Abstract Detail

Anatomy and Morphology

Bogler, David [1], Davis, Marshay [2].

Observations on Flowers of Nesocodon mauritianus (Campanulaceae), a rare, gecko-pollinated endemic from Mauritius.

Mauritius is an island in the Indian Ocean east of Madagascar. It is home to the endangered species Nesocodon maritianus, Campanulaceae. Small populations were discovered growing on a cliff near a waterfall. Seeds were collected in the 1980s by Peter Wyse Jackson and the species is now grown in greenhouses around the world. This species differs from related species in producing only a single flower instead of a raceme. It is also unusual in that it produces orangish-red colored nectar. The color and pattern of the orange droplets of nectar on a light blue corolla closely resemble the spots on the back of an associated gecko, (Phelsuma ornata), which is believed to be involved in pollination. Although it has been demonstrated that the gecko is attracted to orange droplets more than clear ones, it is not clear how pollination is accomplished. The purpose of this study was to learn about floral and reproductive biology of N. mauritianus by careful observation of floral morphology of N. mauritianus. The structure and sequence of flowering was compared with related species at the Missouri Botanical Garden (Campanula trachelium, Platycodon grandiflorus, Lobelia cardinalis and L. siphilitica. Flowers are dichogamous, with distinct male and female phases. In the male phase the anthers dehisce early, and pollen is shed on the developing style. In the female the style and closed stigma push through the anthers and the stigma opens. Self-fertilization in the same flower is unlikely, suggesting N. mauritianus is primarily outcrossing. The pollen of N. mauritianus is minutely verrucose-spiny, much like Campanula and Platylcodon species, but unlike pollen of Lobelia spp. Nectar sugar concentration was measured using a refractometer. Nesocodon mauritianus had the lowest sugar concentration (6%), while Lobelia cardinialis had the highest (17%). Our data indicate that Nesocodon mauritianus flowers most closely resemble Platycodon grandiflorus in appearance, sequence of floral development, nectar concentration, and pollen. Further research on the population genetics of N. mauritianus to determine the inbreeding coefficient is the next step.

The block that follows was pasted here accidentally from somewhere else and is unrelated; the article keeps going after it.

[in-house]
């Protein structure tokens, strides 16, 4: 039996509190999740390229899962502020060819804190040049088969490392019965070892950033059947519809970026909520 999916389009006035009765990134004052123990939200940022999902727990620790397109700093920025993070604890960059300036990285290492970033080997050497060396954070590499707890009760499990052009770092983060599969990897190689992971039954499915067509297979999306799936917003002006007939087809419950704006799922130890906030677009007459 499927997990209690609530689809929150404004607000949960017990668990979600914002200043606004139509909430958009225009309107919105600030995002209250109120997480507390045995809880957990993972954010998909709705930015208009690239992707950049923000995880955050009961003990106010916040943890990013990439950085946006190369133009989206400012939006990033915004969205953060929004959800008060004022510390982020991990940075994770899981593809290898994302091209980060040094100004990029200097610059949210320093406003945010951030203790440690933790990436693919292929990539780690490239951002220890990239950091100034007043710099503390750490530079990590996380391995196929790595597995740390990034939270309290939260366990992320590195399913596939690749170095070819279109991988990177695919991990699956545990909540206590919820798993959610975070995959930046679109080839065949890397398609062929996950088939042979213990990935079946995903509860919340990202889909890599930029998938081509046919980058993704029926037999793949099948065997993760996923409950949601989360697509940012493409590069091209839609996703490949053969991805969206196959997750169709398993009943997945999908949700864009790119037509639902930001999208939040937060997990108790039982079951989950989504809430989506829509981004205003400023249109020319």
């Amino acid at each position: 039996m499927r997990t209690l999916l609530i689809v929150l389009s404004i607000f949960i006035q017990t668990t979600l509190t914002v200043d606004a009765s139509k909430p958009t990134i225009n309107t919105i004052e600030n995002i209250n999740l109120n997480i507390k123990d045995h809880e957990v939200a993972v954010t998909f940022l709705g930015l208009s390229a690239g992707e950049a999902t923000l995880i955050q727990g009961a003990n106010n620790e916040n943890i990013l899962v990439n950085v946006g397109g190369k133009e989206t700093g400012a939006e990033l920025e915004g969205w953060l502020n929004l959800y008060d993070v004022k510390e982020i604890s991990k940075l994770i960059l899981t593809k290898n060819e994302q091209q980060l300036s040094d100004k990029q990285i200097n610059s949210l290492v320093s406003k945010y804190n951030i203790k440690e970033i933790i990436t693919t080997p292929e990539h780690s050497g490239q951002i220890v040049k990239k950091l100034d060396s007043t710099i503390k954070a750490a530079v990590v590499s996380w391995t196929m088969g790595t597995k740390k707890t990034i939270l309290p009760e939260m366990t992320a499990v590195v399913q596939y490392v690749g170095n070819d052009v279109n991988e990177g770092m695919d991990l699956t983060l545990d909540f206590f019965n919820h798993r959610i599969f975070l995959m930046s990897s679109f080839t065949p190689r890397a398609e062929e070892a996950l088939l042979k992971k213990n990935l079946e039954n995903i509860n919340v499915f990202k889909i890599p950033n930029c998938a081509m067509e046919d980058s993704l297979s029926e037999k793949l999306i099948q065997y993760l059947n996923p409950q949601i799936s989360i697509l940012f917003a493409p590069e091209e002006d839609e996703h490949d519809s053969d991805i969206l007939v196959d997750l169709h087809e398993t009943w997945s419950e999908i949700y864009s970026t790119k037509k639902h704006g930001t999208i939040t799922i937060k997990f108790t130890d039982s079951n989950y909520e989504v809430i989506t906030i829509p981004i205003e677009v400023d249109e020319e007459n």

1 - Missouri Botanical Garden, 4344 Shaw Blvd, St. Louis, MO, 63110, United States
2 - Harris-Stowe State University, Math and Natural Science, 3026 Laclede Ave, St. Louis, MO, 63103, USA

flower morphology
pollination biology
Floral Nectary

Presentation Type: Poster This poster will be presented at 6:15 pm. The Poster Session runs from 5:30 pm to 7:00 pm. Posters with odd poster numbers are presented at 5:30 pm, and posters with even poster numbers are presented at 6:15 pm.
Number: PAM014
Abstract ID:1044
Candidate for Awards:None

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